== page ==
Stewardship Is About Being a Good Risk Manager
Learning about stewardship is an ongoing process. I don't think that you ever "arrive." It is more complicated than any of us can imagine because in the bigger picture of things there is a tug of war going on between the reign of dependence in our life and the Almighty God and the greenback with the reference to God on the back ( I always thought that was telling). One of the things that comes to me consistently is risk. When people think of risk, they typically think of the kind of risk that you could take that would be considered life threatening versus the risk of money in an investment. Truth be told, there exists a whole spectrum of risks that we should have a financial game plan for beyond investing. Yet, that is a topic of another day.
Today we focus on investment risk. The verses of risk which I introduced yesterday are the same verse notated twice word for word in the same book of the Bible. Now, pause for a moment - since nothing happens by accident as far as the Bible is concerned, do you think that God wanted to get our attention? What are the odds of the same verse is word for word in the same book of the Bible separated by 5 chapters?
Proverbs 22:3 27:12 (New Living Translation)
A prudent person foresees danger and takes precautions. The simpleton goes blindly on and suffers the consequences.
In the verse, there is a contrast made between the prudent person and the simpleton. A Prudent person is a wise person who makes calculated decisions based on two sets of data, opinions, and facts. Let's just say that the internet is not kind in regards to the definition of a simpleton. I will define a simpleton as one who makes decisions based on emotion and one sided opinions.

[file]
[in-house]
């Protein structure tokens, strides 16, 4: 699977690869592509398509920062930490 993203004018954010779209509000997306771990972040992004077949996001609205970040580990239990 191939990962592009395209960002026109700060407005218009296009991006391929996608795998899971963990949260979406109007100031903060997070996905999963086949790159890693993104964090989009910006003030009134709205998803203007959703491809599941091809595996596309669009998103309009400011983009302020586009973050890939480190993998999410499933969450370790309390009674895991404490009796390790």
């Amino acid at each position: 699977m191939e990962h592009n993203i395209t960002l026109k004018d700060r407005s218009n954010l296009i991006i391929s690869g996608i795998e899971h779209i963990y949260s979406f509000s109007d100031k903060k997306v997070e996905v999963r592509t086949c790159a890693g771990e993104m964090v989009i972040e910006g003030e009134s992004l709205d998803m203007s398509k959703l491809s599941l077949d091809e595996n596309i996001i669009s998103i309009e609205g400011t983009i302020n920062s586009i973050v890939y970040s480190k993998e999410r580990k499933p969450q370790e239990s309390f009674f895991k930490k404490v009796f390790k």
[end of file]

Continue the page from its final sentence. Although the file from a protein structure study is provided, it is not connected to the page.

I have been that simpleton and learned the hard way that there are two sides to every investment decision and while emotion has a place in decision making it shouldn't be the filter we use to make decisions or not. You live and you learn. Pop Culture Finance wants you to be anything but prudent. The simpler they can keep you in your beliefs, the better it is for their business model. It is the pros and cons of a one dimensional business model. At the core of risk management are actions that might not be in the industry's best interest for their business model. They argue that those actions to reduce risk are not in your best interests either. There is not a wrong or right answer to this debate. There is just a realization that you have to be open to two different strategies when it comes to investing. One is for growth and one is for risk.
How do you go about creating a strategy for risk protection for your investments? That is more than we can go through in these pages.
The point is I just want you to consider an important stewardship perspective.
Investing for most people is based on a one dimensional concept. Grow money over time and hope the bear markets aren't devastating. For the prudent steward, investing is a multi-dimensional approach.There is a time to grow investments and there is a time to protect. Investing in the stock market, both types of markets are present. Thus proper stewardship requires both.